We love them. We (sometimes) fear sewing with them. In some cases, practice is the best instructor. That helps, of course, but a few well-applied tools can make inserting zippers into a knit garment much easier.

This is what might happen if you just grab a zipper and sew a knit fabric to it:

The clip is holding the fabric to the zipper halfway down the test seam. What you can see just in front of the clip is what I call “the bubble of doom.” Here, it’s showing me that the fabric is stretching as I sew. The zipper tape isn’t stretchy, so, as I sew (and stretch) along, the fabric is growing longer than the non-stretchy zipper tape.

There are a few things I could do to reduce the fabric’s stretching. I could lower the presser foot pressure. I could pin the edge with a pin every inch.

I could also call in reinforcements. In this case, I like to add two helpers to my team, so to speak.

Enter one of my favorite sewing tools: wash away wonder tape.

In my opinion, using wash away wonder tape is like having access to the perfect type of pin or instant basting. It’s perfect because it serves as pins and basting you never have to take out, because it just goes away in the first wash!

Simply stick the tape along the edge of your zipper tape, remove the paper backing, and stick your fabric to your zipper edge. Adjust and readjust until you’re happy with it. Then, sew!

Much better!

Side note: mark the line where two seams should match up with chalk. It will save you lots of guesswork!

This looks pretty good. The tape helped a lot! To be honest, though, the topstitching was kind of hard to manage and it’s also not laying as flat as I would like.

Enter my second helpful tool. In this test, I’m trying 1-inch-wide fusible tricot strips. I’m fusing with an iron set to “wool” and using a tissue press cloth.

I also switched back to my walking foot for topstitching. I think it made it easier to control. This machine can be set with the needle in the left position, so it makes topstitching with a walking foot easier.

Final results. Wonder tape used on the left. On the right, fusible tricot strips and wonder tape were used together.

I think the one one the left is fine, but the one on the right does look a little neater. Also, the fused edge held the seam allowances more flat as I sewed, which does make that bump easier to stitch over.

One final note: the fused edge did “draw up” a little. It’s still a little stretchy, so just make sure your fused edge isn’t shorter than it should be by comparing it to your zipper tape before you sew. If it has drawn up, you can gently stretch it to the correct length when you baste to the zipper tape using wash away wonder tape.


Choosing Fabric for Greenstyle’s Sundance Jacket

My jacket, in progress. I’ll use a solid color in class to make it easier to see details.

This is one of the topics we will discuss in class, but if you want to choose your material and cut strips for practice during class, I want to help you get ready!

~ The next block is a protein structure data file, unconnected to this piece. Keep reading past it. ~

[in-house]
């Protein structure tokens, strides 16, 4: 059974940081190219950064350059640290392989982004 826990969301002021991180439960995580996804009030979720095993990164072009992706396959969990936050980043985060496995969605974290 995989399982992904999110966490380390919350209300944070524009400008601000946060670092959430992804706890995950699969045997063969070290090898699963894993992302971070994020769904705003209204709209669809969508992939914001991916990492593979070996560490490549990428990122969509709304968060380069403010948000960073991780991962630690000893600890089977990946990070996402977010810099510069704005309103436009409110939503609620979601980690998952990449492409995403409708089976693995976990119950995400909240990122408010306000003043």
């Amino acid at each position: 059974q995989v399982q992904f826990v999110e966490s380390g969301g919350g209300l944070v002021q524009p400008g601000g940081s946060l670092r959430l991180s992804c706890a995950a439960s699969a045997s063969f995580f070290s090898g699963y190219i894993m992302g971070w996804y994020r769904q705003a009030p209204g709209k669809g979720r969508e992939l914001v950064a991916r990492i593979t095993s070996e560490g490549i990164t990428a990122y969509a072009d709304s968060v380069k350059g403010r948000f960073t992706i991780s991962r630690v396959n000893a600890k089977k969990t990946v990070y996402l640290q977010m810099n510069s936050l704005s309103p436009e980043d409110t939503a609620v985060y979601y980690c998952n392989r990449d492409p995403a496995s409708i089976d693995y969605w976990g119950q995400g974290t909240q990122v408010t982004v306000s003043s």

The notes say that the pattern “…is suitable for medium to heavy weight stable knits like double knits, Ponte de Roma, scuba knit, medium-heavy weight Supplex.”

“Stable knit” is one of those terms that can scare you right off from choosing knits. Basically, it’s a knit fabric that has a little (not a lot) of stretch and a lot (not a little) recovery.

You want a fabric that has at least 25% stretch in the horizontal direction. To test this, fold a piece of your fabric along a top or bottom edge, line it up against a four-inch length of ruler or a gridded surface, and stretch it. It should easily stretch to 5 inches wide. If your fabric stretches a lot more than that, you may want to cut the next size down in the pattern.

In the vertical direction (along a selvedge edge), the fabric should stretch 25% or less.

Test recovery by poking your thumb or finger very firmly into the fabric near a selvedge edge. If, after a few minutes, you can still see where you poked the fabric, your fabric may not have enough recovery for this project.

I’m sewing my samples in Liverpool, which is a very easy-to-sew double knit fabric. (This is the exact fabric. Please note that we are not affiliated with Girl Charlee.) Another good option is Heavy Brushed Athletic Performance fabric from Greenstyle. (We are connected to Greenstyle, but this is not an affiliate link.)

I’ve seen lovely versions of this jacket in Supplex and in a reversible knit.

I also love the idea of making this jacket as my first scuba knit project. This one is so great!

Don’t forget that, whatever fabric you choose, you’ll probably want a lighter-weight fabric for your pockets. I’m using nylon tricot for mine. An athletic mesh would also be nice and very RTW.

For more background on sewing knit fabrics, check out this Threads Magazine article by Ann Person, a piece on Ponte Knits by Nancy Nix-Rice (subscription and login required), and Sourcing Scuba Knit by Stephani L. Miller.